🛣 October 2019 Headlines about California Highways

No, you shouldn’t be spooked by this . But it has been fire season, and there have been brush fires all over the state, impacting the highways and roads. I ran into this last Monday, as I drove past the Getty fire. But it has affected numerous routes, from the 128 and 101 up North, to the 118, 23, 60, and 57 here in the south. So stay safe if you’re on the roads. Here are your headlines from October. Ready, set, discuss.

P.S.: I have started work on the highway page updates. I’m going through the August headlines now, so it will be a bit.

  • Andew Maloney Memorial Highway. Caltrans District 10 Director Dan McElhinney, Assemblymember Adam Gray, and CalFire 71 join the Maloney family during a special ceremony and unveiling of new signs for the SR-165 Andrew Maloney Memorial Highway in Los Banos.
  • Transportation chiefs brief Marin group on Highway 37 plans. Bay Area transportation officials gathered in Marin this week to update efforts to ensure that Highway 37 doesn’t flood again this winter — and in the future. “I think we all feel the fire under our feet,” said state Sen. Mike McGuire, who organized the Thursday town hall meeting in Novato. “Tonight, we actually have some good news to deliver.”
  • Mother Lodes for the Roads: $137 Metro Millions for Pasadena. The Los Angeles County Metropolitan Transit Authority (Metro) board approved Sept. 26, funding for $136,850,000-worth of traffic improvements in Pasadena. The appropriation was part of an overall $297 million appropriated for San Gabriel Valley-area transportation initiatives. The funds were tied up in the 710 freeway extension project. Its demise resulted in their reallocation to mobility improvement projects aimed at resolving the same traffic problems the original project was proposed to fix. The process of finding new uses for what were Measure R funds started back in May 2017 with a Metro Board motion. Planning, study and environmental review were all part of the road to paving for the roads.
  • Caltrans Contemplates Overhaul of Pasadena’s Freeway, the SR-110 Arroyo Seco Parkway. Caltrans will lay out changes it is considering to make to the SR-110 Arroyo Seco Parkway at a scoping meeting today. “We’re inviting the public to come in and listen to the various alternatives that we have, proposed to increase motorist safety along the Arroyo Seco Parkway,” said Eric Menjivar, public information officer, Caltrans District 7. The meeting will explore five alternatives, one of which is to do nothing. The second alternative would make lane 3 a permanent shoulder, “to be used as part-time travel during peak periods when volumes are high,” said Caltrans. “Dynamic message signs” (DMS) would convey the lane/shoulder’s changed status.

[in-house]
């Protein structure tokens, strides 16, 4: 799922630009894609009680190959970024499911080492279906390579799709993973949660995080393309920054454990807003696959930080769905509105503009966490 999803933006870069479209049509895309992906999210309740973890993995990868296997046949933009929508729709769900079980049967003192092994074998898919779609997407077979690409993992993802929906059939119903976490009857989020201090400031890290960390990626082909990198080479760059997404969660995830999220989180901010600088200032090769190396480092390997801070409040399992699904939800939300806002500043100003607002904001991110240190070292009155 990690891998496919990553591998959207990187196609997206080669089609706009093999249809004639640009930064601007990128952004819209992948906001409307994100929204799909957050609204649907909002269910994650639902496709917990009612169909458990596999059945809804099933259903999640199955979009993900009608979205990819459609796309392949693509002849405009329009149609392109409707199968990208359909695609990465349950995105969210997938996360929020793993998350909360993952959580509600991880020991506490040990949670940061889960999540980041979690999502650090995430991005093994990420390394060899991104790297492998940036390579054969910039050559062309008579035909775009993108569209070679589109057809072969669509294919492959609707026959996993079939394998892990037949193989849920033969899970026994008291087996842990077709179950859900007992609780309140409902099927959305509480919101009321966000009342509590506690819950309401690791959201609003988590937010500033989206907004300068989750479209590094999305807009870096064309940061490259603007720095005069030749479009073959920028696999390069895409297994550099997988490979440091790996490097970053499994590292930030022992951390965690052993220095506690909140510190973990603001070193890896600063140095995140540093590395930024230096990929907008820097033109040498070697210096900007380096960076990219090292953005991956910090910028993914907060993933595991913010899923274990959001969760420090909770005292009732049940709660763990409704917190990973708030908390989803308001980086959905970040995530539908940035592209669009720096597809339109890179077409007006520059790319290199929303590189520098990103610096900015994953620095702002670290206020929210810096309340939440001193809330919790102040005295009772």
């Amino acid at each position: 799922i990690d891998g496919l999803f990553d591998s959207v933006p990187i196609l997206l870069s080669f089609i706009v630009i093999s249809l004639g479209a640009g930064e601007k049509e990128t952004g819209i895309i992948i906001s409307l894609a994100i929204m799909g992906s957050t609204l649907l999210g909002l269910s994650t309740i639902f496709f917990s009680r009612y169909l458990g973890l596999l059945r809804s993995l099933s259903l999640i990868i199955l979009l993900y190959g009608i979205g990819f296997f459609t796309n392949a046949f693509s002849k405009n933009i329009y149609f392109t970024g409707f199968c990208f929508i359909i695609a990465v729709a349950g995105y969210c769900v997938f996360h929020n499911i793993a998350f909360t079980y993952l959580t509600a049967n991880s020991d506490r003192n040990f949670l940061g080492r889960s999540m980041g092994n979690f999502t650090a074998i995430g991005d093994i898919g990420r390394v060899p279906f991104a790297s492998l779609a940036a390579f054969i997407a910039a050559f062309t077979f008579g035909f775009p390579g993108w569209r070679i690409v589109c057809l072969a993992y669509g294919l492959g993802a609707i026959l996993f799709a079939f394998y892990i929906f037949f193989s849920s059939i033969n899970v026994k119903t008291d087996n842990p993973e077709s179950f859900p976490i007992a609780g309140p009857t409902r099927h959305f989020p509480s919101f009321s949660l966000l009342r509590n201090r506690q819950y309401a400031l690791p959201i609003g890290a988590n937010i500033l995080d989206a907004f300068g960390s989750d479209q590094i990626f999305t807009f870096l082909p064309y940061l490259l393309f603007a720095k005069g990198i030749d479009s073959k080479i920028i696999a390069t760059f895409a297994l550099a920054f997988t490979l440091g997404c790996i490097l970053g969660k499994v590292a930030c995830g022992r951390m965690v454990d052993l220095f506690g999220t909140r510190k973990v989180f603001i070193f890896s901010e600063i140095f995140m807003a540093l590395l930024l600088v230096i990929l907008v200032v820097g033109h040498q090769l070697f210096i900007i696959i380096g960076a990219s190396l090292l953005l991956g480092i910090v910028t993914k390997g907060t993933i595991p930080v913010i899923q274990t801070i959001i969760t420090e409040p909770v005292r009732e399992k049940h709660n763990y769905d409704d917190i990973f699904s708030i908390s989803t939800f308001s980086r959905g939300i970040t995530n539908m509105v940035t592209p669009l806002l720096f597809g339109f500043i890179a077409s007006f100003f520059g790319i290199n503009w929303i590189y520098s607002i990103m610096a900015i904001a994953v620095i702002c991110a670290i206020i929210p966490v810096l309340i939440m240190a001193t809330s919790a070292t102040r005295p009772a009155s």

• 5 Freeway’s Empire Avenue Interchange Opens In Burbank. The Monday morning commute on the 5 Freeway through Burbank took one step forward and three steps back. The newly-constructed Empire Avenue interchange opened early Monday morning, which is good news for commuters who have been suffering through years of road work on the 5 Freeway.
  • SANDAG Shifts Funds To Fast Track Transit, Highway Projects. Board members of the San Diego Association of Governments on Friday approved funding to kick start two freeway widenings that agency leaders warn could violate state climate laws. Staffers at the San Diego Association of Governments had proposed fast-tracking the planning, design and environmental clearance of more than two dozen projects, including a number of “complete corridor” studies on how to improve road, transit and bike mobility along a given highway corridor. The goal is to get more projects closer to being ready for construction so they can compete for state and federal grant dollars.

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